Using a fixed video camera to measure debris-flow surface velocity (Contributo in atti di convegno)

  • Using a fixed video camera to measure debris-flow surface velocity (Contributo in atti di convegno) (literal)
  • 2000-01-01T00:00:00+01:00 (literal)
Alternative label
  • ARATTANO, M., GRATTONI, P., (2000)
    Using a fixed video camera to measure debris-flow surface velocity
    in Second International Conference on Debris-flow Hazard Mitigation: Mechanics, Prediction, and Assessment, Taipei, Taiwan, 16-18 Agosto, 2000
  • ARATTANO, M., GRATTONI, P., (literal)
Pagina inizio
  • 273 (literal)
Pagina fine
  • 281 (literal)
  • Debris-flow Hazard Mitigation: Mechanics, Prediction, and Assessment (literal)
  • 9 (literal)
  • Google Scholar (literal)
  • CNR IRPI (literal)
  • Using a fixed video camera to measure debris-flow surface velocity (literal)
  • G. Wieczorek & N. Naeser (literal)
  • G. Wieczorek & N. Naeser (literal)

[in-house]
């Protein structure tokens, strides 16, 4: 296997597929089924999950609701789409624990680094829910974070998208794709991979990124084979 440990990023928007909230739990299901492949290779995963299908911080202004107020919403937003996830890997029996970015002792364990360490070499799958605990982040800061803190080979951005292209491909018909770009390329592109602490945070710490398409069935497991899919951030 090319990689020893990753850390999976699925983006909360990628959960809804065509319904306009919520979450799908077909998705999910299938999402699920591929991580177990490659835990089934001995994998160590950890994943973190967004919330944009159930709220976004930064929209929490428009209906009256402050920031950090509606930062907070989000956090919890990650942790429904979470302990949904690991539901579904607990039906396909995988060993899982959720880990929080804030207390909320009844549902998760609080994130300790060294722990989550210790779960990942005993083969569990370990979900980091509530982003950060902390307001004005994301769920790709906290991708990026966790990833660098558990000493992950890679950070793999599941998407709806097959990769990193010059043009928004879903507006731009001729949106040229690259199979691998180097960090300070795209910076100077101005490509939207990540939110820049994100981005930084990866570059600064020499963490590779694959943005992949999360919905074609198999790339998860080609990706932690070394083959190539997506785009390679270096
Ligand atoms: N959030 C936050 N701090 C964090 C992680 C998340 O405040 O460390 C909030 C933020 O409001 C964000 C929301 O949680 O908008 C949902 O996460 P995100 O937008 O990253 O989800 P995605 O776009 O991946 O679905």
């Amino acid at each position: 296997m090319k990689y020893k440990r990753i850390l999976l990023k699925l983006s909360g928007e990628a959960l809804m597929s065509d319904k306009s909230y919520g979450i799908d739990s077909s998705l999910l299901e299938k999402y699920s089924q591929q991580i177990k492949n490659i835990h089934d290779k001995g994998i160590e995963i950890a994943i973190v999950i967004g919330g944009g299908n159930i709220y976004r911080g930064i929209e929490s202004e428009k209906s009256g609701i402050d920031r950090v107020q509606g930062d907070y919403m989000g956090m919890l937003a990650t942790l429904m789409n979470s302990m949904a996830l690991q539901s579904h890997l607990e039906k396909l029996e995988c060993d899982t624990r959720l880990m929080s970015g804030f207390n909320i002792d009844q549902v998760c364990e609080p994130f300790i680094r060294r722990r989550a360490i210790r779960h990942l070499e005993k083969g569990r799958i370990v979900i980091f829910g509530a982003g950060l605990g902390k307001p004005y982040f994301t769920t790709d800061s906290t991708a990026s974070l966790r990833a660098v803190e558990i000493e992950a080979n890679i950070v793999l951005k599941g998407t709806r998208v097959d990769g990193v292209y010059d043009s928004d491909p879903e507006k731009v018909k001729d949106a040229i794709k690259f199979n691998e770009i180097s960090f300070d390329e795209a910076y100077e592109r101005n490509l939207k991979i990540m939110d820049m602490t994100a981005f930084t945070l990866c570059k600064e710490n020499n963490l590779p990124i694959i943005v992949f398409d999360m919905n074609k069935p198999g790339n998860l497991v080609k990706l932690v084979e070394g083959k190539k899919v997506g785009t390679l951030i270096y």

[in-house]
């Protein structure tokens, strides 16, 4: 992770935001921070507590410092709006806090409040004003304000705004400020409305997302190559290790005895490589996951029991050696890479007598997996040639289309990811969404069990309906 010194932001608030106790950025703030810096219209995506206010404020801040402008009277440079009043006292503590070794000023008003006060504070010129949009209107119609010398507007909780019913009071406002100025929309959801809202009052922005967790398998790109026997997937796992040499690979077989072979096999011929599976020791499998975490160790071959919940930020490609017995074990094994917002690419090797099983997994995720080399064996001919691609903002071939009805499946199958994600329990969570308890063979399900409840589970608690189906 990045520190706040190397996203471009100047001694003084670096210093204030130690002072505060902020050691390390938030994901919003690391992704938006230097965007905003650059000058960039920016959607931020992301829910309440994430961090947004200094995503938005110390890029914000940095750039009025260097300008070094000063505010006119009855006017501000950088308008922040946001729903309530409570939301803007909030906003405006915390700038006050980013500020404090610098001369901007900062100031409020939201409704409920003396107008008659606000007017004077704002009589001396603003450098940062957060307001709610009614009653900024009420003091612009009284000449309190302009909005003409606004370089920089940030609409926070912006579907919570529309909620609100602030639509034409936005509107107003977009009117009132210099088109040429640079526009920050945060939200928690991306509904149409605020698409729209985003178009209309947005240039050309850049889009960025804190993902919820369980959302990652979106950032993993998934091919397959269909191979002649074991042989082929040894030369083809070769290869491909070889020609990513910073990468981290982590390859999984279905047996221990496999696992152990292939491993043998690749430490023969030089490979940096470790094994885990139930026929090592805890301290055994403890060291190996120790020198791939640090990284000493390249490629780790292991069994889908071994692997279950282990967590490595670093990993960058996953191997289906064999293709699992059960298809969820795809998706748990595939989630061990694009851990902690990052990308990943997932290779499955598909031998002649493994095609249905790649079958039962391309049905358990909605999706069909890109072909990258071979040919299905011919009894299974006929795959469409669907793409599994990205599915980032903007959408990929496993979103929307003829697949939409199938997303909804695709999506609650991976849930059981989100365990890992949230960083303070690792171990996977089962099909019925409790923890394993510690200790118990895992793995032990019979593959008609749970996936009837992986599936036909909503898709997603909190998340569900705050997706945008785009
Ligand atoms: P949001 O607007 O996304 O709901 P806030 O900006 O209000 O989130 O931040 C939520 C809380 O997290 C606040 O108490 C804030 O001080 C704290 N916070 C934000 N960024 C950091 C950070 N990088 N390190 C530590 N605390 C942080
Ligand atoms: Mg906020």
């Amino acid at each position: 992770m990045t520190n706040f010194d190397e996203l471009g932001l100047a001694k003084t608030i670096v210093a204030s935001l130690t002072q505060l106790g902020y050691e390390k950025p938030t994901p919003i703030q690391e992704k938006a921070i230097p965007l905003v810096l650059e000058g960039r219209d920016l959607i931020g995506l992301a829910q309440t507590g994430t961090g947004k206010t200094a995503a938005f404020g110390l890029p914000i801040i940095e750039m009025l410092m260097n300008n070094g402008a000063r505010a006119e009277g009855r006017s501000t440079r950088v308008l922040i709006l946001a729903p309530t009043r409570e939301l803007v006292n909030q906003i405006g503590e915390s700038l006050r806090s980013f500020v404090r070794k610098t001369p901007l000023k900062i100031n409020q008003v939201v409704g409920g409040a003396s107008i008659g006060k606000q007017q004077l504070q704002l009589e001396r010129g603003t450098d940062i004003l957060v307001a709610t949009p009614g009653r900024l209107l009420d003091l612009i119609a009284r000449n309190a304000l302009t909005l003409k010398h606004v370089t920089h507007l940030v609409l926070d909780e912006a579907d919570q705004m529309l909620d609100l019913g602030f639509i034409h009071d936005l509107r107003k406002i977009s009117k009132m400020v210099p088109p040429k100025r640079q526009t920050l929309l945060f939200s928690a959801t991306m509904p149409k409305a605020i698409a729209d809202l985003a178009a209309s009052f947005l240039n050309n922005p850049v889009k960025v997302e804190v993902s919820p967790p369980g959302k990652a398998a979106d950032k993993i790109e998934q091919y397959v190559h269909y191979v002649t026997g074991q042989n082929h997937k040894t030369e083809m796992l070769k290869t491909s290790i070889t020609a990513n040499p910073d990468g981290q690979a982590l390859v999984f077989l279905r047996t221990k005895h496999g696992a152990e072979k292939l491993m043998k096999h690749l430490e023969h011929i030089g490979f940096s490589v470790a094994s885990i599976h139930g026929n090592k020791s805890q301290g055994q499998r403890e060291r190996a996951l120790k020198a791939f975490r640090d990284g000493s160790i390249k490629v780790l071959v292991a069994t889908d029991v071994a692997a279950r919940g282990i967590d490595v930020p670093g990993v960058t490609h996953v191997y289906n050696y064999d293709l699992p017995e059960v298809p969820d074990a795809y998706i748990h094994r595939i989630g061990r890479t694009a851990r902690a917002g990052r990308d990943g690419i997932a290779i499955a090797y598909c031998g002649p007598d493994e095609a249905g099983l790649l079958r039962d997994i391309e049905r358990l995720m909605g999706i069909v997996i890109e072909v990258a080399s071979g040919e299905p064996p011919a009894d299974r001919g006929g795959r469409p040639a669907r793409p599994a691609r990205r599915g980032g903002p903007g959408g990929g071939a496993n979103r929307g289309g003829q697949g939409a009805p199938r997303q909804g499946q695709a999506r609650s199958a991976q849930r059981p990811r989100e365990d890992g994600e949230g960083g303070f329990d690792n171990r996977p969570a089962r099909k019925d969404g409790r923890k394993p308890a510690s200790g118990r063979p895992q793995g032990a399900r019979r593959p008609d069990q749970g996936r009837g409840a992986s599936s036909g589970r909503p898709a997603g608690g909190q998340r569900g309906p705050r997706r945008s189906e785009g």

• In hydraulics several methods have been developed and used to measure flow velocity and discharge in natural channels. Velocity measurements are made through the use of current meters, through methods that appeal to the principle of critical flow (weirs, Venturi flumes, Parshall flumes etc.), that make use of chemical tracers, that resort to floating objects thrown in the channel or that are based on the surveying of the tracks left in the channel after the occurrence of a flood event (slope area method, super elevation formula). Debris flows cannot be easily measured through all these classic techniques. Debris flow fronts contain large boulders and their tails, which are certainly more fluid, remain charged with pebble-sized fragments. This impedes the use of current meters, weirs and flumes that would be damaged or destroyed. Moreover the sudden, often unpredictable occurrence of debris flows makes it very difficult for operators to be present at the moment of their occurrence. This impedes also the use of chemical tracers and other techniques that require an operator on the scene of the event when it occurs, such as throwing floating objects in the channel and measure their velocity. The difficulties in performing good rheological measurements of these flows makes also uncertain the use of methods based on the surveying of the tracks left after the occurrence of the events. Only remote sensors are therefore suitable for measurements of debris flows velocity (Itakura and Suwa, 1989). A pair of ultrasonic sensors placed at a known distance along the torrent have been used as a method to obtain mean front velocity of debris flows. Spatial filter velocimetry and electromagnetic Doppler speedometers have been used for continuous measurements of surface velocity. Since the installation of fixed video cameras has become more and more common throughout the world to obtain visual information on debris flows, the development of image processing techniques may provide another, cheaper solution to the problem of measuring superficial velocities of the flowing mass of a debris flow. Videos of debris flows, shot automatically through these fixed video cameras, are in fact relatively easy to obtain and not too expensive. In 1995 a debris flow prone torrent on the Eastern Italian Alps has been instrumented with a fixed video camera shooting the channel slantwise. This video-camera is triggered by an ultrasonic sensor installed 150 m upstream. During the 1996 summer two debris flows occurred in this torrent that were both shot by this video camera. Topographical surveys were subsequently carried out to provide the data for the calibration of the camera and of the scene, to be used in the processing of the recorded images. A simple method, based on the direct computation of the mapping between 2D image points and points in the 3D space, has been developed to perform measurements of surface velocity. This method, that was preferred to a more complex geometric calibration, has provided results accurate enough, as it has been possible to show comparing measurements of characteristic features of the debris flows with measurements of the same features performed through the use of a pair of ultrasonic sensors installed along the monitored reach. The description of the image processing techniques employed will be presented in this paper together with the results of the measurements performed. (literal)
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